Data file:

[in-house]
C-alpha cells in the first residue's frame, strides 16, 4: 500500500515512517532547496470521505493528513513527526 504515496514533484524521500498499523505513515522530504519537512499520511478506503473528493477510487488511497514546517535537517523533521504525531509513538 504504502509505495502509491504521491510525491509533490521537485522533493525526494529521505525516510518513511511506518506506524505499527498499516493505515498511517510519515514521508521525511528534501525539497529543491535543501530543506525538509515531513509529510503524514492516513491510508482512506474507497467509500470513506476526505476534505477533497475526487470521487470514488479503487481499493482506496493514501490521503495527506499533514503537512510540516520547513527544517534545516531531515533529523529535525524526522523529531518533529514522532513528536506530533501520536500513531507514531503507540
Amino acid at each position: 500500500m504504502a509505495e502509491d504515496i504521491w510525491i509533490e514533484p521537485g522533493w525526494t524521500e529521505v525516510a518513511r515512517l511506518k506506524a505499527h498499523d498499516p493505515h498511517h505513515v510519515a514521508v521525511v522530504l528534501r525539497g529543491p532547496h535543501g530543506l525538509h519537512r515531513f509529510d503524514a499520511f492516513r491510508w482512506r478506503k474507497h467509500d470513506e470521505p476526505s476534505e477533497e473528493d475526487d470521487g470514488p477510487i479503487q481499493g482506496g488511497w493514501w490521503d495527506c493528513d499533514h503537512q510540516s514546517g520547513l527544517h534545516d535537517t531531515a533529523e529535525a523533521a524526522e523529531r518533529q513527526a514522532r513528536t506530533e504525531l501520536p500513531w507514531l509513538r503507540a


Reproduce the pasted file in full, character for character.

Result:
[in-house]
C-alpha cells in the first residue's frame, strides 16, 4: 500500500515512517532547496470521505493528513513527526 504515496514533484524521500498499523505513515522530504519537512499520511478506503473528493477510487488511497514546517535537517523533521504525531509513538 504504502509505495502509491504521491510525491509533490521537485522533493525526494529521505525516510518513511511506518506506524505499527498499516493505515498511517510519515514521508521525511528534501525539497529543491535543501530543506525538509515531513509529510503524514492516513491510508482512506474507497467509500470513506476526505476534505477533497475526487470521487470514488479503487481499493482506496493514501490521503495527506499533514503537512510540516520547513527544517534545516531531515533529523529535525524526522523529531518533529514522532513528536506530533501520536500513531507514531503507540
Amino acid at each position: 500500500m504504502a509505495e502509491d504515496i504521491w510525491i509533490e514533484p521537485g522533493w525526494t524521500e529521505v525516510a518513511r515512517l511506518k506506524a505499527h498499523d498499516p493505515h498511517h505513515v510519515a514521508v521525511v522530504l528534501r525539497g529543491p532547496h535543501g530543506l525538509h519537512r515531513f509529510d503524514a499520511f492516513r491510508w482512506r478506503k474507497h467509500d470513506e470521505p476526505s476534505e477533497e473528493d475526487d470521487g470514488p477510487i479503487q481499493g482506496g488511497w493514501w490521503d495527506c493528513d499533514h503537512q510540516s514546517g520547513l527544517h534545516d535537517t531531515a533529523e529535525a523533521a524526522e523529531r518533529q513527526a514522532r513528536t506530533e504525531l501520536p500513531w507514531l509513538r503507540a